Black Pug Books has been open in Wimborne every Thursday, Friday and Saturday since October 2012. As a newcomer to the town, Victoria Sturgess has made her mark on the popular thoroughfare by opening a bookshop full of ‘loved and used books’ at 24 West Borough. Sitting in Victoria’s front room, it is a pleasure to be surrounded by a hand chosen collection of out-of-print books. The shelves groan at the sheer weight of choice and I was delighted to purchase ‘An Outpost in Papua’ by Arthur Kent Chignell an account of missionary work in the early 1900s.  Anything written about Papua New Guinea interests me, owing to my experience of living in Wabag, Enga Province during the 1980s.

wimborne 002Victoria has always wanted to run a book shop and began purchasing books that would form the stock three years ago.  Paperbacks are a sideline (along with LPs, cigarette cards and magazines) and these are displayed in a wheelbarrow that is set outside the front door whenever the shop is open.  Victoria encourages customers to knock on the door to gain access outside normal opening hours or you can telephone ahead for special visiting arrangements.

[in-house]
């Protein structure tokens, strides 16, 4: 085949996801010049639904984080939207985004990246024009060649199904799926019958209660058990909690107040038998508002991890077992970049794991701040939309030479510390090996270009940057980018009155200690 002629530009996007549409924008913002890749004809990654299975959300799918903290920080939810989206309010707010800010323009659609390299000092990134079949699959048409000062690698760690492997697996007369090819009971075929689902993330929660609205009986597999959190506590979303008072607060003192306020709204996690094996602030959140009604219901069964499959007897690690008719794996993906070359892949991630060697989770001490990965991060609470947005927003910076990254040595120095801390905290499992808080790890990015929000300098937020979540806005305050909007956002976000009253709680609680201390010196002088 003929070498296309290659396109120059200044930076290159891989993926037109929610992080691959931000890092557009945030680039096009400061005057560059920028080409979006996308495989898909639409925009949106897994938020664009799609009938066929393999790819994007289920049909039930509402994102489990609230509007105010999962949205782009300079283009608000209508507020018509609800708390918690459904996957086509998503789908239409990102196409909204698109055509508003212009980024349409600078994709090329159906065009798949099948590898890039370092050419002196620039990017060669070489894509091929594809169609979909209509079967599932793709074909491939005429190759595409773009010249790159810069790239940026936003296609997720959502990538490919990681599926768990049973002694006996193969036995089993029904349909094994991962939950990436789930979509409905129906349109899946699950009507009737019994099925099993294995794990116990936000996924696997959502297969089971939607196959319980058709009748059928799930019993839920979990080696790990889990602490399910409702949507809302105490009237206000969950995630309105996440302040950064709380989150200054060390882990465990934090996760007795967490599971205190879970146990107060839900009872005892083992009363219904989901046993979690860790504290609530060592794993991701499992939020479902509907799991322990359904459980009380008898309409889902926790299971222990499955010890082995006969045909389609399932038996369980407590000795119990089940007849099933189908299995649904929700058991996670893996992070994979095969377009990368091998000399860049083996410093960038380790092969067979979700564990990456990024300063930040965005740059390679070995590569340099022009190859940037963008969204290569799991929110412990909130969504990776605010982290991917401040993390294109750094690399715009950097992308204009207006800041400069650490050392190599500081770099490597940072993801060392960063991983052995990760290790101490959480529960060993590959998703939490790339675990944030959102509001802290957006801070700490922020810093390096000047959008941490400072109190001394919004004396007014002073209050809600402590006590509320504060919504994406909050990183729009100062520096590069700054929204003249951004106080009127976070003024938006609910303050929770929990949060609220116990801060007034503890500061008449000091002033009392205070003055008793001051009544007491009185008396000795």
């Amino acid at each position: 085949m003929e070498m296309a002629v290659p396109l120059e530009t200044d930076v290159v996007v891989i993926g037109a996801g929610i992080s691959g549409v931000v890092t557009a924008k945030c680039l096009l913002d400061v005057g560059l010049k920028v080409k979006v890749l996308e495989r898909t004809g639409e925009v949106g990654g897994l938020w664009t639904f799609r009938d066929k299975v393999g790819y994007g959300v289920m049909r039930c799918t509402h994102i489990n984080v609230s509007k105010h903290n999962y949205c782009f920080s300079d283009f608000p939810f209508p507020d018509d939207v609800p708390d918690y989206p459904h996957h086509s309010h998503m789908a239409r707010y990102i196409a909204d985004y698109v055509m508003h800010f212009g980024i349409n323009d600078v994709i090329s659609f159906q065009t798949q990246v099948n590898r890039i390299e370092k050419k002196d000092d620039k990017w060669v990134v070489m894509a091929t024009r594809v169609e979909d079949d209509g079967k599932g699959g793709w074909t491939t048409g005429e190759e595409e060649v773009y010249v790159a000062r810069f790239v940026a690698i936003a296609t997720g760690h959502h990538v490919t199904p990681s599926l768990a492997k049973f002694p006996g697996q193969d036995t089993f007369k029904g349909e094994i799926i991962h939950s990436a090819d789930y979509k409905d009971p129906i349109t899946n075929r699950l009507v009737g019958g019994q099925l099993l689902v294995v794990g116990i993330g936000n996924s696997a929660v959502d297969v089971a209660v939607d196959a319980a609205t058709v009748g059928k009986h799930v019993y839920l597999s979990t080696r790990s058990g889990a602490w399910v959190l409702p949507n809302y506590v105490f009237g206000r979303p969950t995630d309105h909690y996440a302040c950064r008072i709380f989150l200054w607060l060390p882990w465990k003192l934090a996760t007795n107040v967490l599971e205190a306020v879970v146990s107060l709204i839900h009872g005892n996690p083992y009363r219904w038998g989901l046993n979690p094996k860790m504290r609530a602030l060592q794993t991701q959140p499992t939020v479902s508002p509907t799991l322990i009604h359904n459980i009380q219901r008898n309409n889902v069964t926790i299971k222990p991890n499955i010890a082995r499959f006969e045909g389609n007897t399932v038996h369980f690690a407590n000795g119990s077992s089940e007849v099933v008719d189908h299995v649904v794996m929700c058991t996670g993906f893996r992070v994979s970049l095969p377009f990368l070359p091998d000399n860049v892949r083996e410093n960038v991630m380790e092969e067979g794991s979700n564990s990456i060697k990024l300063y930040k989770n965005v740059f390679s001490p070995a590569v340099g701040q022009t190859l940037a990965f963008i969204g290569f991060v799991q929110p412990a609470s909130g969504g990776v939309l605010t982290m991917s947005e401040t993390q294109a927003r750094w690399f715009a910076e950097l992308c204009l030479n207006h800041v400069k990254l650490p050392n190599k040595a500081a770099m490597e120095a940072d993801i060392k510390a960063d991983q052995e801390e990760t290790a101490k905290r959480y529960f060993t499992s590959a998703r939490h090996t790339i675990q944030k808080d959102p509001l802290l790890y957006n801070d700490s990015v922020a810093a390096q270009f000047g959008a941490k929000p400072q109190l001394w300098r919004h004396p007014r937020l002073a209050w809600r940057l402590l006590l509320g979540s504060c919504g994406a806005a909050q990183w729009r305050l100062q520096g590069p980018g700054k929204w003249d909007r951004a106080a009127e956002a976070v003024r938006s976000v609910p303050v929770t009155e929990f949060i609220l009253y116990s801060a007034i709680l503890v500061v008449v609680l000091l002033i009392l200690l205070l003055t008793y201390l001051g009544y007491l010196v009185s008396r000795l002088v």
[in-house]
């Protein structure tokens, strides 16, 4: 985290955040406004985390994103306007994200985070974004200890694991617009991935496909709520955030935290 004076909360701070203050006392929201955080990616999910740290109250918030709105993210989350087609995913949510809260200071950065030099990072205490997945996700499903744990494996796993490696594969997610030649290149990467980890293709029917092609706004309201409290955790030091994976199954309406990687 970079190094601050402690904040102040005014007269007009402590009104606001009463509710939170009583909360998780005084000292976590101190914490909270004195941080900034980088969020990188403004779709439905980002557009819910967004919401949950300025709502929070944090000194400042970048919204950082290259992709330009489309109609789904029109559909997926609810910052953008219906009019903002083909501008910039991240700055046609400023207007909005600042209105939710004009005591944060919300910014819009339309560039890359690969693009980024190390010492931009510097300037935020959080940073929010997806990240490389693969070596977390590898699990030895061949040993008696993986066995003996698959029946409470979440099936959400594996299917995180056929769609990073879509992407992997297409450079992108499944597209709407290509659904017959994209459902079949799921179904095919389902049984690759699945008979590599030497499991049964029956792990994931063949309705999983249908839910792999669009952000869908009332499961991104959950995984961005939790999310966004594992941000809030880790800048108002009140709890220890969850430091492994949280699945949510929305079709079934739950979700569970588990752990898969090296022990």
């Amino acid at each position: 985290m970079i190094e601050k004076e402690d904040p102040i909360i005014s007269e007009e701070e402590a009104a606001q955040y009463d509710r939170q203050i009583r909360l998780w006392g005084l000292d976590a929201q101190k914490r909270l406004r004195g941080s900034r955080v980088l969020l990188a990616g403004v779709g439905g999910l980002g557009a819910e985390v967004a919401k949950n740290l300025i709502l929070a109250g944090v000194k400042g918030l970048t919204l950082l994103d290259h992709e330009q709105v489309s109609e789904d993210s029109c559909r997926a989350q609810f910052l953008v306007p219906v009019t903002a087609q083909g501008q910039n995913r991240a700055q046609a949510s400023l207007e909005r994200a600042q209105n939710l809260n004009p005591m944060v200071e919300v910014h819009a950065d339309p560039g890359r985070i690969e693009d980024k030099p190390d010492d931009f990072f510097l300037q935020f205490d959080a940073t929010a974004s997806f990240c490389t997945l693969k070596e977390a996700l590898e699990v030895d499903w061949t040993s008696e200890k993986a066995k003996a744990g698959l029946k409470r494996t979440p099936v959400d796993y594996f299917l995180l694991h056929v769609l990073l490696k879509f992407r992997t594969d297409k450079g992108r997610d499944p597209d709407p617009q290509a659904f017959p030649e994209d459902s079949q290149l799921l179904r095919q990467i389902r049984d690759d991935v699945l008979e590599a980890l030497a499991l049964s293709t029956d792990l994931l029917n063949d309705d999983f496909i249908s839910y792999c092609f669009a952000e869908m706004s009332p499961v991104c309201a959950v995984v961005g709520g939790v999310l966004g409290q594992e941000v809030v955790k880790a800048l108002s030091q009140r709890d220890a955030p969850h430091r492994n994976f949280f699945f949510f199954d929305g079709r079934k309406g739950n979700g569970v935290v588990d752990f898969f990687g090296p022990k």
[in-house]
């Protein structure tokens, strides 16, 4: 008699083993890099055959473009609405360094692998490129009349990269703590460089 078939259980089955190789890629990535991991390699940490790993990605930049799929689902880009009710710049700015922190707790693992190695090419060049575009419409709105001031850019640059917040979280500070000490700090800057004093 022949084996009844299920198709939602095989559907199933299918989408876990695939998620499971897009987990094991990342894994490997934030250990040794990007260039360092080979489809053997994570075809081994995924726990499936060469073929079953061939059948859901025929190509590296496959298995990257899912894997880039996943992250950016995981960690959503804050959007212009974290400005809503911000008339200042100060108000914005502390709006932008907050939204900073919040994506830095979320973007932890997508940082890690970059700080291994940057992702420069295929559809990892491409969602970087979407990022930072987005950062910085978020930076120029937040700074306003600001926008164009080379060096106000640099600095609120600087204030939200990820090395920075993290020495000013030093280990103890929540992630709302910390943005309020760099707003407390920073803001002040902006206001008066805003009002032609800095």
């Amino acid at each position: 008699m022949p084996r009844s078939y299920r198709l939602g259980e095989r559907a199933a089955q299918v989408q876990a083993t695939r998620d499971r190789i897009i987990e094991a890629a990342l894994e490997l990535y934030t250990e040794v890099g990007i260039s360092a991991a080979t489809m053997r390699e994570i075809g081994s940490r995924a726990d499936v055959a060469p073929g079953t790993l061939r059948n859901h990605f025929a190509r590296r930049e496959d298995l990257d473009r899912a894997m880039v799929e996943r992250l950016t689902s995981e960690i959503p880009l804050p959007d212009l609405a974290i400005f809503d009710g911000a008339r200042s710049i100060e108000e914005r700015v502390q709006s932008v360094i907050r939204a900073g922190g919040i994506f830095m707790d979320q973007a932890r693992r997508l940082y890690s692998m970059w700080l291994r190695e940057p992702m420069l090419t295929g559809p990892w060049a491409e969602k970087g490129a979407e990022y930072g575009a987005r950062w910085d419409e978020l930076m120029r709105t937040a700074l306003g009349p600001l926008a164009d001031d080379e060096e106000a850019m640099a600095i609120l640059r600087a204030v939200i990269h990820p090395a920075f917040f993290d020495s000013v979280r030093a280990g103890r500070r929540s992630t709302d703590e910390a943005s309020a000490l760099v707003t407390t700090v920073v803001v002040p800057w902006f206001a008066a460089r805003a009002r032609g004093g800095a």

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A visit to Winstone Books of Sherborne

Winstone’s is situated at 8 Cheap Street, towards the top of the town in Sherborne.  The shop is double fronted and light streams into the space that contains a huge range of books. As well as shelves along the walls, there are central displays and stands for book-themed gift cards.  A quarter of the floor space is dedicated to children’s books and the owner, Wayne Winstone has worked hard to establish links with schools to promote reading as an important life experience for children of all ages.

The children’s area is inviting with a couch, a rocking horse and a standard lamp to entice families to stay and browse.  Children are invited to review books and as part of the Sherborne Literary Festival, a short story competition for children was held.

Wayne has been successful in attracting authors to deliver talks and book signings at the shop and recent events included a book launch by Sarah Challis. Read the rest of this entry »

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The Book Shop, Bridport

Close to Bridport’s Bucky Doo Square, where open air performances frequently take place, you can find The Book Shop, an independent bookseller.

The shop has been in Bridport for 30 years and has been run by Ross Hendry for the last thirteen.  Unlike other book shops, Ross is committed to maintaining a shop dedicated to book sales rather than diversifying into other products.  As a result, the  walls are lined with shelves and central displays offer further titles. Amongst the stock is a large collection of books written about Dorset and books written by Dorset residents, a huge boon to local writers. The Book Shop also has a tradition of inviting authors into the shop to sign copies of their books.